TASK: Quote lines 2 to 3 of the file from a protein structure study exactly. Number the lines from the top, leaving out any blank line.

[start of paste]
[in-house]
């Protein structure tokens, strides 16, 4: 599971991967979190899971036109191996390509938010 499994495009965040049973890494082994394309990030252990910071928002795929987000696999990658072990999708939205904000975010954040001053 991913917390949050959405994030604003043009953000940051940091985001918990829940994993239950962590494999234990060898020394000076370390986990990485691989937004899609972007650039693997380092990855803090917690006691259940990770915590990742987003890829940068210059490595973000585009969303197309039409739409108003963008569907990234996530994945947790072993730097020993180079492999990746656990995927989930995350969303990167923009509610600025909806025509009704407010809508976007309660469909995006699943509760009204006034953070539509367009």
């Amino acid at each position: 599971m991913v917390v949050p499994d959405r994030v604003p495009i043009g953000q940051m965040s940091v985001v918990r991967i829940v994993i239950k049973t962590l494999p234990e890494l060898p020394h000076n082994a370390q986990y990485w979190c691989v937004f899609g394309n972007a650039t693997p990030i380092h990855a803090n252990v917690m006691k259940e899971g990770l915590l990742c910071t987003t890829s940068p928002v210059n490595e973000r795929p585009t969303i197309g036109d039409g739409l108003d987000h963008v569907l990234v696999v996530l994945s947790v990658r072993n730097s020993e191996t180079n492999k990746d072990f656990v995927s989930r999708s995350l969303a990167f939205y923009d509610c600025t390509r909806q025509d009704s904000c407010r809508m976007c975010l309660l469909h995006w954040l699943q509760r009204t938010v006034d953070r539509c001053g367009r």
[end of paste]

């Protein structure tokens, strides 16, 4: 599971991967979190899971036109191996390509938010 499994495009965040049973890494082994394309990030252990910071928002795929987000696999990658072990999708939205904000975010954040001053 991913917390949050959405994030604003043009953000940051940091985001918990829940994993239950962590494999234990060898020394000076370390986990990485691989937004899609972007650039693997380092990855803090917690006691259940990770915590990742987003890829940068210059490595973000585009969303197309039409739409108003963008569907990234996530994945947790072993730097020993180079492999990746656990995927989930995350969303990167923009509610600025909806025509009704407010809508976007309660469909995006699943509760009204006034953070539509367009």
């Amino acid at each position: 599971m991913v917390v949050p499994d959405r994030v604003p495009i043009g953000q940051m965040s940091v985001v918990r991967i829940v994993i239950k049973t962590l494999p234990e890494l060898p020394h000076n082994a370390q986990y990485w979190c691989v937004f899609g394309n972007a650039t693997p990030i380092h990855a803090n252990v917690m006691k259940e899971g990770l915590l990742c910071t987003t890829s940068p928002v210059n490595e973000r795929p585009t969303i197309g036109d039409g739409l108003d987000h963008v569907l990234v696999v996530l994945s947790v990658r072993n730097s020993e191996t180079n492999k990746d072990f656990v995927s989930r999708s995350l969303a990167f939205y923009d509610c600025t390509r909806q025509d009704s904000c407010r809508m976007c975010l309660l469909h995006w954040l699943q509760r009204t938010v006034d953070r539509c001053g367009r």